Hostess Job Description
Hostesses work in restaurants, lounges, coffee shops, and other eating establishments. They are responsible for making reservations, greeting guests as they arrive, and seating guests when their tables are ready.
In some restaurants (particularly diners), hostesses also work as cashiers. When guests are finished with their meals, they bring their checks to the hostess stand and pay for their food.
Hostesses are often the first point of contact that a customer has with an employee when they enter a restaurant, so one of the most important functions of this job is making a great first impression.
Unless you’ve worked in a restaurant, you may not realize how big of a role that hostesses play in keeping the restaurant running smoothly. A good hostess is extremely valuable, particularly in busy restaurants. Making a few bad seating choices can back up a restaurant for hours, and it takes practice and experience to set customers in a way that keeps the restaurant moving.
Work Environment and Schedule
Hostesses work in full service restaurants. Most hostesses work part time, but some restaurants have positions for full time hostesses as well.
Restaurants are typically busiest during nights and weekends, and hostesses are expected to be available during those times. This is a very popular job for high school and college students, since the hours don’t interfere with their academic schedules.
This can be a stressful occupation, particularly during rush hours. Customers often get impatient when they have to wait for a table, and hostesses have to remain calm and friendly even when the customers do not.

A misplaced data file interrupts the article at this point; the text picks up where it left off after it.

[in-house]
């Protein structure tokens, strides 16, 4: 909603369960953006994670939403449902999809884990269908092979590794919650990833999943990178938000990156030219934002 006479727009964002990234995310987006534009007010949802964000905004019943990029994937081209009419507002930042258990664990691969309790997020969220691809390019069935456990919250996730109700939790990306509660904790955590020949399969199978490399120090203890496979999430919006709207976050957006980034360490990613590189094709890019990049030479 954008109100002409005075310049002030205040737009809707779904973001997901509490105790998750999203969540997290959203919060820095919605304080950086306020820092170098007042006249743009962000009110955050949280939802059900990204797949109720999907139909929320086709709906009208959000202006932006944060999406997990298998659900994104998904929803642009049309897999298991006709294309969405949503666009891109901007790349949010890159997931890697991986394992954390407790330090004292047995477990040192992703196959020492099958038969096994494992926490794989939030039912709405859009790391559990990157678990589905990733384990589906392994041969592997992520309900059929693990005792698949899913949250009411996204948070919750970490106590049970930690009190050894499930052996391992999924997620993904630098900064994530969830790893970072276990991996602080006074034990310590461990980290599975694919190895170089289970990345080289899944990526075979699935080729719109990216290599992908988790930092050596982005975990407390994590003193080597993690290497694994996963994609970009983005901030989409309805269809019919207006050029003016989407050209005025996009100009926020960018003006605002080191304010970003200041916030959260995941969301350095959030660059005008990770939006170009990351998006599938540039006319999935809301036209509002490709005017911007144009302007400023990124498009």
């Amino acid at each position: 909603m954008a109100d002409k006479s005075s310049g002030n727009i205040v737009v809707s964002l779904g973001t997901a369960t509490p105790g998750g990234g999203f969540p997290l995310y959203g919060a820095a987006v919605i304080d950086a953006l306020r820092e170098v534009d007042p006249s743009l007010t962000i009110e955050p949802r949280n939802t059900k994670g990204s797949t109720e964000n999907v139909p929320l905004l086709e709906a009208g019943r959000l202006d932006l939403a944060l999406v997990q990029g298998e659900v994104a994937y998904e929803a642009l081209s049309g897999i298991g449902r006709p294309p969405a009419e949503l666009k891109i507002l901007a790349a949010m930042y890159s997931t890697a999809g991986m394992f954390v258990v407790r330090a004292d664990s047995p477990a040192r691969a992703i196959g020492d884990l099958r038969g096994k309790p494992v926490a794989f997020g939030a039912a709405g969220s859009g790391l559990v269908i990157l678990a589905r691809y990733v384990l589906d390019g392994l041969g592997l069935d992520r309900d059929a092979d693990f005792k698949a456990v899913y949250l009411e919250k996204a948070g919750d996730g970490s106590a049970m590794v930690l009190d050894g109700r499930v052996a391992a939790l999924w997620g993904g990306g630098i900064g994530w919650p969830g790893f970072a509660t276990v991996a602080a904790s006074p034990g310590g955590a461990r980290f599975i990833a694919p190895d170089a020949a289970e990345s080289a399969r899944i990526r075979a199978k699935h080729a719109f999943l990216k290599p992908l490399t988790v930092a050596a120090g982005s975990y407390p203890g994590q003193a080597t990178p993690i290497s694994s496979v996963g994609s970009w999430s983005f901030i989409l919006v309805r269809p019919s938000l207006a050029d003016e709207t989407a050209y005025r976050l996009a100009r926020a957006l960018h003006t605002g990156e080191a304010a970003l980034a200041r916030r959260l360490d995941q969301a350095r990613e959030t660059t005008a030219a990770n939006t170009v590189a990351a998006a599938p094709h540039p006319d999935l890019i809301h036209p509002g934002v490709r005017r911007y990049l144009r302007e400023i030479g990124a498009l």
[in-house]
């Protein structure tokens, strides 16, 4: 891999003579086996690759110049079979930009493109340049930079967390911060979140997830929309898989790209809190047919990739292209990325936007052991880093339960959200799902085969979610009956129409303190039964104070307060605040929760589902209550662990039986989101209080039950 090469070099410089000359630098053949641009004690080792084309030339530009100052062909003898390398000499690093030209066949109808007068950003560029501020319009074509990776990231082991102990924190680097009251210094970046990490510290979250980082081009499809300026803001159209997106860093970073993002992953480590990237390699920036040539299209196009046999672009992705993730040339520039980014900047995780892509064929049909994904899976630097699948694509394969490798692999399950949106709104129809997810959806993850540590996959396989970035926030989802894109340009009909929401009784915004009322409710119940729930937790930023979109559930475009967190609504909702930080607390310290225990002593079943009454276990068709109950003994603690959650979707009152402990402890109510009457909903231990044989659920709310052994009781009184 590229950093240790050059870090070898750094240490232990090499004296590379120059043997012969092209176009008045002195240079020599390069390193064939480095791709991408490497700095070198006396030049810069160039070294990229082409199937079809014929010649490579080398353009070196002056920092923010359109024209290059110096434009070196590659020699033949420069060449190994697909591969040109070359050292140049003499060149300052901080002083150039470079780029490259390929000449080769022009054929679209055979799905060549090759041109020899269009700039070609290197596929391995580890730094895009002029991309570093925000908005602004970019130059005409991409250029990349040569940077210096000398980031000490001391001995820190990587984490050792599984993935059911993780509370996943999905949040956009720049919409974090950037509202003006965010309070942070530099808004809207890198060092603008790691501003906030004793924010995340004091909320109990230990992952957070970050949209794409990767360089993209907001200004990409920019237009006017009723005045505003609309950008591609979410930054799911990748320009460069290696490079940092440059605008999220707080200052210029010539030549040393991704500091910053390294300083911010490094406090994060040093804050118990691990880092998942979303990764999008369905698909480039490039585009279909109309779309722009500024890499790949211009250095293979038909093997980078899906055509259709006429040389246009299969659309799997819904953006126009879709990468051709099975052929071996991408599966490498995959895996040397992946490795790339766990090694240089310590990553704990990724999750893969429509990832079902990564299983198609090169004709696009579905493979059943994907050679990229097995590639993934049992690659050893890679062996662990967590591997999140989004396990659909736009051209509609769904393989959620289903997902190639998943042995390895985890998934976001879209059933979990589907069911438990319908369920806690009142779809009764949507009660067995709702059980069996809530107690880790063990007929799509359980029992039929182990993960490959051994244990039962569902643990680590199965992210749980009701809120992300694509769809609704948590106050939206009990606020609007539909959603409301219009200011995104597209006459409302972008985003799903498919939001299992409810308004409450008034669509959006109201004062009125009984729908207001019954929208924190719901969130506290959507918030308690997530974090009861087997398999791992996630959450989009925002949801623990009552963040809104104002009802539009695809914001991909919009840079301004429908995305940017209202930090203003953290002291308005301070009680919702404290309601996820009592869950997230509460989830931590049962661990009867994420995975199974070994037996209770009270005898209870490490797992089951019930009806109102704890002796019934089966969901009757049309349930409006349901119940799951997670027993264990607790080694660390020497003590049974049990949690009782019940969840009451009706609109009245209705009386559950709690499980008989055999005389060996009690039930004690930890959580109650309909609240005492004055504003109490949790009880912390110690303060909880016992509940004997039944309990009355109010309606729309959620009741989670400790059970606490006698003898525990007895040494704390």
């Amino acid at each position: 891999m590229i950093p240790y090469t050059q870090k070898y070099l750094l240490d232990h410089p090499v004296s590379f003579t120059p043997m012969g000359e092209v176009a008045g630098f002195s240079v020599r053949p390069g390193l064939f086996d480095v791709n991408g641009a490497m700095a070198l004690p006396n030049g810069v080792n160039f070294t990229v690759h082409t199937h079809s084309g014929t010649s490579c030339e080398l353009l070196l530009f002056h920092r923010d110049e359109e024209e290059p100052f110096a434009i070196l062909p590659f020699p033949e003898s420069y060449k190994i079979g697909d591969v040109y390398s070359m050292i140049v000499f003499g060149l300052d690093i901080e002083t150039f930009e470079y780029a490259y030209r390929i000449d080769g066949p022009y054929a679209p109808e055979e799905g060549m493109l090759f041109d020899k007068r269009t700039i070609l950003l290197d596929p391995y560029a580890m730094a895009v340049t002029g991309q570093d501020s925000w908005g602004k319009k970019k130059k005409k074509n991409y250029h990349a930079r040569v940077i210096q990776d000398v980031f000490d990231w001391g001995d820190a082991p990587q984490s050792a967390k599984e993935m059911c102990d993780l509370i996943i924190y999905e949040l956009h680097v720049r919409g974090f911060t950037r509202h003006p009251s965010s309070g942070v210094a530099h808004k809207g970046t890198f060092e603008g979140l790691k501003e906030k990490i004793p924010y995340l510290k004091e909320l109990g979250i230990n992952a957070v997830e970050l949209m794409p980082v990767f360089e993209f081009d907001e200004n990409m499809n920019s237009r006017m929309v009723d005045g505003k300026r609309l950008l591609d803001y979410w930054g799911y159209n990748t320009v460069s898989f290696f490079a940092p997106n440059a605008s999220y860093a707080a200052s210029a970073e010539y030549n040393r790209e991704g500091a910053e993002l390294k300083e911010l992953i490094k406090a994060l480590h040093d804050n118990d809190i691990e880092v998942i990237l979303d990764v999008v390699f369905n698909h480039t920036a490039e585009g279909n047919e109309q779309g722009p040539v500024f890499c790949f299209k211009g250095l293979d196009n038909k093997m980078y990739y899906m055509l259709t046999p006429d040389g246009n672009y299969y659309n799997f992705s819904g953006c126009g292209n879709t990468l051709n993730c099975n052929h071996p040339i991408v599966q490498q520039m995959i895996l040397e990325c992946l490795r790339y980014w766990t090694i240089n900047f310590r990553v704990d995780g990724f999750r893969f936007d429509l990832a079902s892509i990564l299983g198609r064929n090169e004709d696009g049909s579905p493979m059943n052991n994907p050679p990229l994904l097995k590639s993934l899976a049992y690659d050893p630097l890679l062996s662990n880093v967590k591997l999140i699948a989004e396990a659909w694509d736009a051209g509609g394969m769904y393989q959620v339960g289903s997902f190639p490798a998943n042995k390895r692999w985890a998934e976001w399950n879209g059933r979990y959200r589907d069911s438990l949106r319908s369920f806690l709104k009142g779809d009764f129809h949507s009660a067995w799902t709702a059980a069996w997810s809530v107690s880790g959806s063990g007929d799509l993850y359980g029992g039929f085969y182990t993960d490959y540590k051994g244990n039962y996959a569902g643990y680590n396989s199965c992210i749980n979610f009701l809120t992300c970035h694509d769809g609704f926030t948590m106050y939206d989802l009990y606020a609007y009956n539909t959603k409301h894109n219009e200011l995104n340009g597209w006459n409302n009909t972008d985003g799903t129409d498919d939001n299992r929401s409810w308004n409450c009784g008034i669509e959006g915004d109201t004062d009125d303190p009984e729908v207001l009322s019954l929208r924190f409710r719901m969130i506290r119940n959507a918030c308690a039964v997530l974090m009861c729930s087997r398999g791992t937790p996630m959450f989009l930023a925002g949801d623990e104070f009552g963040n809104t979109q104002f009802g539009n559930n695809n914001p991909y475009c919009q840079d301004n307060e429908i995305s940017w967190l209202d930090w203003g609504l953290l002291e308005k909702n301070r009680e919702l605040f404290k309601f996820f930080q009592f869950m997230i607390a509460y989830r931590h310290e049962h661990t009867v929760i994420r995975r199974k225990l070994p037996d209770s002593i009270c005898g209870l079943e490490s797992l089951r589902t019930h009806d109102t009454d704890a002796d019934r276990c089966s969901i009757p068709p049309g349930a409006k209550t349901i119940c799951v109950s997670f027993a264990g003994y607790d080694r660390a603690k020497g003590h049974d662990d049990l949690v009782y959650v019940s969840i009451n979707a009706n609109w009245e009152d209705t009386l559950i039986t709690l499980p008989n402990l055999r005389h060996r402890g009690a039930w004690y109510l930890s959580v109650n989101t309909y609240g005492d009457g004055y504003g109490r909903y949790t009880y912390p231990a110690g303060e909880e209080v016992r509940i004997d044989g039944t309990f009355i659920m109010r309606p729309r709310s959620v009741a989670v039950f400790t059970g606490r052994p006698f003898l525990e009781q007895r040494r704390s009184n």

You might not think about it when you walk into a restaurant, but working as a hostess can be physically exhausting. In some restaurants, hostesses walk customers to their tables and provide them with menus, silverware, and take care of other basic needs. Standing and walking for an entire shift can be hard, especially when a restaurant is busy.
How to Become a Hostess
In most restaurants, hostess jobs are entry level. There are rarely any educational requirements for this position, and employers are willing to train hostesses on the job.
Though it isn’t normally necessary, having previous experience as a cashier, customer service representative, or waitress can help increase your chances for employment.
With experience, many hostesses move on to work in more advanced positions within a restaurant.
There are currently 330,500 hostesses in the United States, with 24,570 new hostess job openings created each year.
Hostess jobs are not expected to see much growth beyond their current levels in the next decade.
Hostess salaries can vary depending on your experience, the location, company, industry, and benefits provided. Nationwide, most hostesses make between $17,200 – $21,100 per year, or $8.25 – $10.16 per hour.